Dear Ted and Jody:
I have been off line for a day and a half. I picked up Nancy at PDX on Friday night after 10:00 P.M. You wouldn’t think a little thing like getting home around midnight would mess up sleep and awake patters for two morning, but it did. Nancy has scheduled a teeth cleaning at her dentist back in Michigan for the day she was schedule to return home. They found a cavity. The first one she had since before she met me. So, she called the doctor back her and was told to go ahead and have it filled as it would be months until she would be able to go to a dentist after her hip replacement (that is tomorrow morning). So she did. Four hours later she was in pain. So back to the dentist for x-rays and more grinding down her teeth so the bite would not irritate the newly filled tooth. She seems to have gotten past the pain now, but she was not a happy camper for a day or so.
Most of yesterday and today involved putting together paraphilia for the bath room that will allow her to use the facilities when she come home from the surgery. In addition, she spent some time gathering the “stuff” she will need in the hospital (several devices and chargers seem to be the most important items). They do not want her getting in and out of cars, so they will send a nurse out a couple of times a week for blood tests, staple removal and the like to keep her from having to get in and out of an automobile. Apparently, that is a time when newly replaced hips tend to pop out of their proper placement. In effect, she will be house bound for a month—no traditional Christmas Eve Sky Diving for her this year.
I tried my hand (voice actually) at using the voice activated writing (transcription) tool (app or function) on my cell phone to write earlier when I was waiting for Nancy who was scouring stores for a device to help her put socks on since she cannot bend far enough to do it until the hip is healed and fully functional again. However, I learned that I speak faster than I think but type slower than I think so I am going to have to undergo some self-training (or perhaps brain surgery to get a faster processor up there) in using voice recognition and transcription functions on my phone and tablet apps for taking notes or writing. You know that old expression “you can’t teach old dogs new tricks?” The old expression is wrong; but teaching old dogs like me new ticks is painful to the old dog. I wonder if they have drugs that can help me get past the pain of learning to tell stories with my voice rather than with my fingers on a keyboard. Unfortunately, most of the things I know that I can take for such pains either slur my speech and put me to sleep or make me see very colorful things.
A few days ago, I sent you a short story “One Small Girl Found in the Brentwood District Answering to Amanda.” That story was from the point of view of the patrolman who found the four-year-old girl and brought her in. Today, I am attaching the same story from the point of view of the 4-year-old girl— “Little Amanda’s Christmas Eve Adventure.”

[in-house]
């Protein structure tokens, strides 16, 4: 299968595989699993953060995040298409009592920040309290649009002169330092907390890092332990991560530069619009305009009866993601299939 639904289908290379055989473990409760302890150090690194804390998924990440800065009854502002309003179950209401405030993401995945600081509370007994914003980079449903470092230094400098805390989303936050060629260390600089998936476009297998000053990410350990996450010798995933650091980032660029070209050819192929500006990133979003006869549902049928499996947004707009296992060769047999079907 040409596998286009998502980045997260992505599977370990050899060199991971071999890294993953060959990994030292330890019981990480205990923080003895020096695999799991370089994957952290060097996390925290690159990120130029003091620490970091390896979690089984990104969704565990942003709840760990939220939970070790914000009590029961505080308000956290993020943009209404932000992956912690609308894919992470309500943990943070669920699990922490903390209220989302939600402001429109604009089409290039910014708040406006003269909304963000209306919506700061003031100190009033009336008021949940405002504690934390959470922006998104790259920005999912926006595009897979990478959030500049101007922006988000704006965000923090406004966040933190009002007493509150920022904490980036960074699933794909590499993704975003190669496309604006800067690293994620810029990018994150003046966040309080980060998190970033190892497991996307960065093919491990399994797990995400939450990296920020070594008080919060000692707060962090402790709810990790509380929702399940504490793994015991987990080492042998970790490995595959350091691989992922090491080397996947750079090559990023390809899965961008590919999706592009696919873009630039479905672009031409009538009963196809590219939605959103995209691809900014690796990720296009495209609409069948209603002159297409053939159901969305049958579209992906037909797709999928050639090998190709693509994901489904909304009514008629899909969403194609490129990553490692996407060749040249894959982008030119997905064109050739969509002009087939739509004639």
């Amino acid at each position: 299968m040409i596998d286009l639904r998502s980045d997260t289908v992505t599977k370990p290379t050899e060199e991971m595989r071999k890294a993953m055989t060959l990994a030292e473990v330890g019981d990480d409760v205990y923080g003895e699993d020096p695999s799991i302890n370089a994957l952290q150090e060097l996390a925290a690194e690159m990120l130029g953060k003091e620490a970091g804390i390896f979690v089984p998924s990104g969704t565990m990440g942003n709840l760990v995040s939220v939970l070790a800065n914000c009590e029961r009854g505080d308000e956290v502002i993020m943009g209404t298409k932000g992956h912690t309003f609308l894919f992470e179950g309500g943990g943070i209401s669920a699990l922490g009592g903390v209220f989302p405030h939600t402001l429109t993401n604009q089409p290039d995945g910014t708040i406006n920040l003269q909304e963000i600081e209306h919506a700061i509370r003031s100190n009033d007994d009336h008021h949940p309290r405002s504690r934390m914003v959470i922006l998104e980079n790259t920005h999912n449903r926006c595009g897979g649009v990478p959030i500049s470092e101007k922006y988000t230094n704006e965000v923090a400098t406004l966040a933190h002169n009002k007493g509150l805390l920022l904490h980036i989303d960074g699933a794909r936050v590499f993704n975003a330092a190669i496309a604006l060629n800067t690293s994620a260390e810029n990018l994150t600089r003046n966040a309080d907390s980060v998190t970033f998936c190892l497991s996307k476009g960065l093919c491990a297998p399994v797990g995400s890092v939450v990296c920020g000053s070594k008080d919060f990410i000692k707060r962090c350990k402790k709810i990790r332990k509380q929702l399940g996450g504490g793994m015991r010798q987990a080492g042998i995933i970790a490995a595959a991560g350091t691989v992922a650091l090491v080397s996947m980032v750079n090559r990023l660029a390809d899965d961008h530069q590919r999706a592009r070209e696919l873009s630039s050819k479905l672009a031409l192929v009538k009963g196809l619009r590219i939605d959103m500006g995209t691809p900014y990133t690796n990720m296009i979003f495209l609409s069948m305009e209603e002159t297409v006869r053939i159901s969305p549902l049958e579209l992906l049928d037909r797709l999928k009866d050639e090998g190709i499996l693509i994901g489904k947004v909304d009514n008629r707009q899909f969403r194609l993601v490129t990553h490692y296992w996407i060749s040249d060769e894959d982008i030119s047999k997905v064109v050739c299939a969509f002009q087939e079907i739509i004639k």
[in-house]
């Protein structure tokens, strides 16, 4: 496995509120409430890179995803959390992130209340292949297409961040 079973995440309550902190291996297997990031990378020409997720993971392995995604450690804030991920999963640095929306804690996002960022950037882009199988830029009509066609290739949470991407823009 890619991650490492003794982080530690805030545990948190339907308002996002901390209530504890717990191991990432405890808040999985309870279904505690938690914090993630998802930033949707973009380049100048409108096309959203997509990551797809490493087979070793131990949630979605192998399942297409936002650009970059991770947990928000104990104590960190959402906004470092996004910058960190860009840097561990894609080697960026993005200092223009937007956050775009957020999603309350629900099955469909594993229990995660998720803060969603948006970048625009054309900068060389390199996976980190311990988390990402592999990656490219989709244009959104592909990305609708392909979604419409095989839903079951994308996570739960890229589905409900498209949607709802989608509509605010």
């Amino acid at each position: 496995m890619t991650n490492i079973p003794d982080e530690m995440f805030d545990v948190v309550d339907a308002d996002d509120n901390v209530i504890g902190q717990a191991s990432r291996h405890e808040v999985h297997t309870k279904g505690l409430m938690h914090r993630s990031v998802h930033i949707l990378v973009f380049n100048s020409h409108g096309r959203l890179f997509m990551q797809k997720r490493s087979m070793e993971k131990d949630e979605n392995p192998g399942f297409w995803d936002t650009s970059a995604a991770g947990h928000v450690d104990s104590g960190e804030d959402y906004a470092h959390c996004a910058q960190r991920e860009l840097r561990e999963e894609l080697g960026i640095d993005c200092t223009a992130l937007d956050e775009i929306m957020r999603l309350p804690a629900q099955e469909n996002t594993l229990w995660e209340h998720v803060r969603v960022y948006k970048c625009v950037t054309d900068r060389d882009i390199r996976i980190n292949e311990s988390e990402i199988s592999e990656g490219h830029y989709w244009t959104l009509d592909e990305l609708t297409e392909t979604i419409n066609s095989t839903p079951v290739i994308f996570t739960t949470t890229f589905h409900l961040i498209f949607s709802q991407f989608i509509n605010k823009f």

Warmest regards, Ed
Little Amanda’s Christmas Eve Adventure
Fiction in 461 words by T. Edward Westen, 2016
If she jumped off the swing, when it wasn’t too high, Amanda could run forward when she landed and not fall. Mommy didn’t like it, but it didn’t hurt, so she did it anyway. “Do again, do again” she said as she started to turn back to the swings. But, a police car pulling to a stop on the street distracted her.
Amanda watched as the police office got out of his car and walked toward her. Mommy said ‘policemen are our friends.’ Amanda smiled and waved at the policeman.
The policeman said, “Do you know who I am?”
“You are policeman,” Amanda said.
“How old are you?” The policeman asked.
Amanda took her mitten off and let it dangle from the yarn that kept her from losing it and held up four fingers and said “Four. I am Four.”
“Where are your parents?” the policeman asked.
Amanda half turned toward the swings and pointed. But Mommy was not at the swings. Amanda was very confused.
“What is your name?” the policeman asked.
“Amanda, I am Amanda. Mommy calls me Mandy.”
The policeman reached down and took her by the hand the mitten had been on and said “Come with me Amanda”
Riding in the police car was strange the seat was so low she could not see out the window. She wanted to see out the window. All she saw was the lights on poles. Police cars do not come equipped with a child seat.
When they got to the police station, the policeman took her picture, made a phone call and played with his computer. Then Amanda saw Mommy. She was all covered in mud. When Amanda was covered in mud, Mommy always said, ‘Tsk, Tsk” and wagged a finger at her. But Mommy smiled when she said ‘Tsk, Tsk.’ Amanda, jumped off the chair she was on and ran to her mother “Mommy, Mommy”
Her mother scooped her up, hugged her, kissed her on the cheeks and cried while saying “Mandy, Mandy, Mandy, thank god I have you back. Let’s go home.”
Her mother talked to the policemen for a very long time and showed them things from her purse. But finally, her mother carried her outside.
Putting Amanda on the ground her mother looked down and said, “you saw Santa today, Right?’
Amanda nodded her head. “Yes. I sat on his knee.”
Then her mother asked “Do you remember what you asked Santa to bring you?
“Yes, a daddy. I want a daddy for Christmas.”
Amanda’s mother took her by the hand and walked her toward the car parked across the street in which a man was seated and watching them intently. “Santa brought you a Daddy, Mandy. He’s in that car. Now hold tight to my had while we cross the street so we can take him home with us.”